Arthur THOMPSON, Appellant, v. STATE of Florida, Appellee.
Appellant, Arthur Thompson, was convicted by a jury, on July 22, 1991, of first-degree murder, burglary with assault and battery, and robbery, all arising from his uninvited entry into a trailer and killing of its resident. The trial court sentenced Thompson to life in prison as a habitual felony offender (HFO) with a 25-year mandatory minimum for the murder conviction, life in prison as a HFO for the burglary conviction, and 30 years in prison as a HFO for the robbery conviction. The sentences ran consecutively to each other. It was only the designation of appellant as a HFO that permitted the trial court to sentence him above the guidelines. See § 775.084(4)(e), Fla. Stat. (1989).
Appellant filed a rule 3.800(a) motion in the trial court seeking relief pursuant to Hale v. State, 630 So.2d 521 (Fla.1993), which held that HFO sentences cannot run consecutively to each other when the offenses occur in a single criminal episode. Under State v. Callaway, 658 So.2d 983 (Fla.1995), Hale can be applied retroactively. See also Teague v. State, 871 So.2d 301 (Fla. 1st DCA 2004) (holding that a Hale claim is cognizable in a rule 3.800(a) motion as long as the fact that multiple convictions arose from a single criminal episode is readily apparent from the face of the record). The trial court deleted the HFO designation from all three sentences and reduced the 30-year robbery sentence to 15 years, the statutory maximum sentence for a second-degree felony without enhancement. Otherwise, the sentences were unchanged.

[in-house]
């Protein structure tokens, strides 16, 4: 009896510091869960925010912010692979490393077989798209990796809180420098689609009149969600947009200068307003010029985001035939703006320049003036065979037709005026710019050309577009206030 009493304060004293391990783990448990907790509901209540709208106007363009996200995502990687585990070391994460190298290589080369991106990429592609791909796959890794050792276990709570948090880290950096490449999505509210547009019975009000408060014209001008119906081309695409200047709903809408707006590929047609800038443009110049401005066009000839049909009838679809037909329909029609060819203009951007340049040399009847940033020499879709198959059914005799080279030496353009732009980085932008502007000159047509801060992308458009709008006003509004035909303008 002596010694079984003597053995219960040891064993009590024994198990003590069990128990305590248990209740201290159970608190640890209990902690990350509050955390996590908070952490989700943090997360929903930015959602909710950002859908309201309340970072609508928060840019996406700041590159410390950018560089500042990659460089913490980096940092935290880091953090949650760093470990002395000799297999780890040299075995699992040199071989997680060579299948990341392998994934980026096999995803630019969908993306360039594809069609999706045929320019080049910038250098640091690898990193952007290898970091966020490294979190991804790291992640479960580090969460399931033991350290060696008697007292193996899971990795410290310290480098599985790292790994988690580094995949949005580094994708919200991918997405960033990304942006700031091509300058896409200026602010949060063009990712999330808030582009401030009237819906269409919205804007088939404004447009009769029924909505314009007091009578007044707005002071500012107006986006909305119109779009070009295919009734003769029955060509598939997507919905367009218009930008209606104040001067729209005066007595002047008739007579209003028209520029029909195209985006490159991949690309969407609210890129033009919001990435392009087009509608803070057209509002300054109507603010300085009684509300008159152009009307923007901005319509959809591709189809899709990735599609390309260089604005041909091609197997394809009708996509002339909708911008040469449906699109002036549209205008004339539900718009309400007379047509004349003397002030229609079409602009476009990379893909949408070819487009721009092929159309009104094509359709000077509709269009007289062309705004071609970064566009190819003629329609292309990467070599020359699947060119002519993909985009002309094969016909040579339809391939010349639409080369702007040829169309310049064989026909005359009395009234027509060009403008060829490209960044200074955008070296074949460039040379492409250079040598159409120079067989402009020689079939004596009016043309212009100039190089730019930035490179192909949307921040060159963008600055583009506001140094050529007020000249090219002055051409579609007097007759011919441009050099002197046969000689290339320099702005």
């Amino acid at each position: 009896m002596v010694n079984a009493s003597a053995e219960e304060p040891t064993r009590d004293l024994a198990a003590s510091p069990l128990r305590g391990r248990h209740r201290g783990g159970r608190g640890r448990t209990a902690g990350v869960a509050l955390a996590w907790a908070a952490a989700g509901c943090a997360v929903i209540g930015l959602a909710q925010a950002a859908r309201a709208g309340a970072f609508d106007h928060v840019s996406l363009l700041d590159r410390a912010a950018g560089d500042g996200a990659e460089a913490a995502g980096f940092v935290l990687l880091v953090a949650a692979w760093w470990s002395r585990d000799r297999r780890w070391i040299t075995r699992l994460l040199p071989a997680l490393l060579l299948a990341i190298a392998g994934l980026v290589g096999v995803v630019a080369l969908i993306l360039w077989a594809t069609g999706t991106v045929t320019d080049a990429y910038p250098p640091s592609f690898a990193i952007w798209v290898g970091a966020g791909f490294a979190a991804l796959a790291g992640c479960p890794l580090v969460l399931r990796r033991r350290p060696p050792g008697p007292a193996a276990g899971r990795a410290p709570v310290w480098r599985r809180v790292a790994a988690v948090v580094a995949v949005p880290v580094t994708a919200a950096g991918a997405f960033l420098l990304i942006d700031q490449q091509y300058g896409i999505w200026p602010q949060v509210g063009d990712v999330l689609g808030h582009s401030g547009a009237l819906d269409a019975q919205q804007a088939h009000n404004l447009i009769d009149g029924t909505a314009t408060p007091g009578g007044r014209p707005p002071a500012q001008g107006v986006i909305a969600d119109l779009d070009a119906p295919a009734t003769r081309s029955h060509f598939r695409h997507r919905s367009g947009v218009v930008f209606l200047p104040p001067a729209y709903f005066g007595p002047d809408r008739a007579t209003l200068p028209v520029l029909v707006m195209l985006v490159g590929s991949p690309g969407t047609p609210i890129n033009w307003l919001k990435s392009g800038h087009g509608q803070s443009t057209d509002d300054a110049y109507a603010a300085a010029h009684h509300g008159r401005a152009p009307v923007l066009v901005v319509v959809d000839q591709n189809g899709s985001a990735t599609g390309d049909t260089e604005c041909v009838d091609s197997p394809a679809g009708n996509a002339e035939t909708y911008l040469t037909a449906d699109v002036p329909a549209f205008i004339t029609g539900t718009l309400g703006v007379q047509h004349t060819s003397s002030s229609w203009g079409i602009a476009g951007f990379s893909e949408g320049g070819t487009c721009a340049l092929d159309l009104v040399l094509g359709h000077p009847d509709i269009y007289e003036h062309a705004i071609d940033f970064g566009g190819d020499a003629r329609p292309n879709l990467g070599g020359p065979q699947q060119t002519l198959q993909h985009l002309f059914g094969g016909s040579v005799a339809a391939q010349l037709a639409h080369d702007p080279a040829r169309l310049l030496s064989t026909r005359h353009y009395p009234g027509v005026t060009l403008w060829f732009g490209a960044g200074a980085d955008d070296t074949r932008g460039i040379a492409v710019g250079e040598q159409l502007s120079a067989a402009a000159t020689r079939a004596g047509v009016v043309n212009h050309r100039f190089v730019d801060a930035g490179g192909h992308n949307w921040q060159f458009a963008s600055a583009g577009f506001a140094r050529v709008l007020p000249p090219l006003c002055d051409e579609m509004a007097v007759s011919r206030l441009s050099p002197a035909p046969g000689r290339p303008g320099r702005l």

Thompson appealed the changed sentence, arguing for a de novo resentencing hearing because the consecutive life sentence for the burglary conviction is still a sentence above the guidelines. See Brooks v. State, 937 So.2d 827, 828 (Fla. 2d DCA 2006) (finding that sentencing guidelines apply to resentencing following a successful rule 3.800(a) motion, but the state has the right to seek an upward departure).
A defendant need not be present when a court simply deletes a HFO designation without otherwise changing the sentence. Catalan v. State, 911 So.2d 203 (Fla. 3d DCA 2005). In this case, however, when the trial court deleted the HFO designation, there was no justification for a sentence above the guidelines. Cf. Dougherty v. State, 785 So.2d 1221, 1223 (Fla. 4th DCA 2001) (stating a defendant is entitled to be present at sentencing, except in “resentencing cases where all that is required on remand is a ministerial act of sentence correction”). Although, a departure sentence for the burglary conviction may be justified, the trial court must give reasons for imposing a departure sentence. Because appellant's HFO designation was improper under Hale, a de novo resentencing hearing is necessary for the court to consider whether a sentence above the guidelines is justified.
Reversed and remanded for a de novo resentencing hearing.
SHAHOOD, C.J., FARMER and KLEIN, JJ., concur.